It was a brisk Wednesday morning as I walked my daughter home from school. Her cheeks were flushed and her face smiling as she told me about her day. By the time we reached home less than ten minutes later I was crying.
Wednesday is PE day. The one day of the week my daughter dreads. Some people thrive at sports, my autistic daughter isn’t one of them.
As she held my hand she began to tell me about PE that day and I braced myself for tales of not being picked again or how she fell over or how she couldn’t roll or kick the ball, all stories she’s unfortunately told me time and time again. But today was different; today she was animated, emotional and excited.
‘PE was great today’, she started, which made me smile straight away. That was a rare statement in itself.
‘We were playing rounders (similar to baseball). We were put in teams but there was only one of my friends in my team. I know sone didn’t want me in their team. They never do mum. I can’t catch, or run or bat so I understand. Everything was ok to start with, well not really as I couldn’t catch or run or bat as you know. But then it was my turn to bat.’
She stopped as we waited to cross a road. I had no idea what she would tell me next.
The girl in the other team threw the ball. I missed it. She threw again. I missed it again. But then a friend in the other team started chanting my name. Others in her team joined in too. I tried so hard to hit that ball mum, but I couldn’t. I missed again. Three times I missed and I was ready to walk away when the girl behind me, a girl in the other team, stepped forwards and put her arms round mine.’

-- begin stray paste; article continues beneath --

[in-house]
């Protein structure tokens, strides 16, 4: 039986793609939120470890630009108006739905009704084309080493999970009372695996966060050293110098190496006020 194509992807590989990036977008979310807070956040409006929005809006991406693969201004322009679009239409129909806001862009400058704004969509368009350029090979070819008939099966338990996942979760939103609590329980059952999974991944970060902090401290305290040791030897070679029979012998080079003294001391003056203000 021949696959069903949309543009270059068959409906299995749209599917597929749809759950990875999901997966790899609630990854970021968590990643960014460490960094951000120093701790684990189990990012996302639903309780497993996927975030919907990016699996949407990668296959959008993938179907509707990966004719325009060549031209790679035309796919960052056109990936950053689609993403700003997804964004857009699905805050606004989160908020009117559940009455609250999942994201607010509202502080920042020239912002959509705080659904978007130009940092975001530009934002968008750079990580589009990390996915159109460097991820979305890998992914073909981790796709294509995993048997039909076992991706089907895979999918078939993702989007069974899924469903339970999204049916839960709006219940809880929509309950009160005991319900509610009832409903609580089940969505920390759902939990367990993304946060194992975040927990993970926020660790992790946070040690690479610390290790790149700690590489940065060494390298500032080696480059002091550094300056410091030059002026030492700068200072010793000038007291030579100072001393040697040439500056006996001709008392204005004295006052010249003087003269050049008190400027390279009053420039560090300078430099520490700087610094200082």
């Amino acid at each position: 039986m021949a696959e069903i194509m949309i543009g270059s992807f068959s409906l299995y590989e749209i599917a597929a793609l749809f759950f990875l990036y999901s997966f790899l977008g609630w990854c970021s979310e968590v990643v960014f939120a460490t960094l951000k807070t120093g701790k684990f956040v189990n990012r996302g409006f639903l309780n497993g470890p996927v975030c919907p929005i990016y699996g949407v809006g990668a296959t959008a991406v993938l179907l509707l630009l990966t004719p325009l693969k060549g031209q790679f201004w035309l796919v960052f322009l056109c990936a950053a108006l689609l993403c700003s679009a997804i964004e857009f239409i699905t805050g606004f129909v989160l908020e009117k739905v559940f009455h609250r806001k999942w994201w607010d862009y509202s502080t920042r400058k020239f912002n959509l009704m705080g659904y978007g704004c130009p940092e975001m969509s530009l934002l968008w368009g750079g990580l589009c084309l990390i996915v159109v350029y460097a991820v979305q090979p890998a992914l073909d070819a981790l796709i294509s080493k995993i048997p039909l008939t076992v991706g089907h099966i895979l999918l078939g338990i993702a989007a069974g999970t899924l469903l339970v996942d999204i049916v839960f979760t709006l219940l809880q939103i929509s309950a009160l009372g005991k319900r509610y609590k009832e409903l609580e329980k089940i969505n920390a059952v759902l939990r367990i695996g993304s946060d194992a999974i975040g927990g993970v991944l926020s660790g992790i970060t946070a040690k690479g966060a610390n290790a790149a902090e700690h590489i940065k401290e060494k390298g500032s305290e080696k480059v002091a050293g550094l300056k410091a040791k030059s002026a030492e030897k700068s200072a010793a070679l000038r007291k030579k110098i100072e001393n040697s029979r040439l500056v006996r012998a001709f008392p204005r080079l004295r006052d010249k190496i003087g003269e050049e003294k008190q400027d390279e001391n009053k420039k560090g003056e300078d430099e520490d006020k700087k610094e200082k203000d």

We paused to cross an opening to a garage. My 11-year-old continued.
‘She had her arms and hands over mine mum and they were still chanting my name. The girl threw the ball a fourth time and the girl behind me helped me hit the ball! Then I had to run mum. You have to run to the next area before the other team get the ball there. I can’t run. But I tried.’
By now my eyes were already watering as we reached our street.
‘The children on the other team were still chanting and cheering for me. I did my absolute best mum, but when I looked over I saw something amazing. See the girl with the ball mum, well she had caught it and she was coming towards me but she wasn’t running fast like she should have. She was running in slow motion to let me get to the hoop before she did.’
She paused as we reached the gate of our house.
‘The other team lost so I could win. I’ve never won in PE until today. It felt so good.’
So many told me that mainstream school might not be right for my daughter. They said she might be bullied or not be included and she’d struggle to make friends. In fact she couldn’t be more accepted or included. That day I knew that despite her sensory difficulties, her eating disorder, her severe anxiety, her selective mutism and her autism, that mainstream has been 100% right for her.
Not only that but it’s been right for every other child in her class too.
I don’t remember much of my school days, but I know my daughter won’t ever forget that PE lesson for as long as she lives.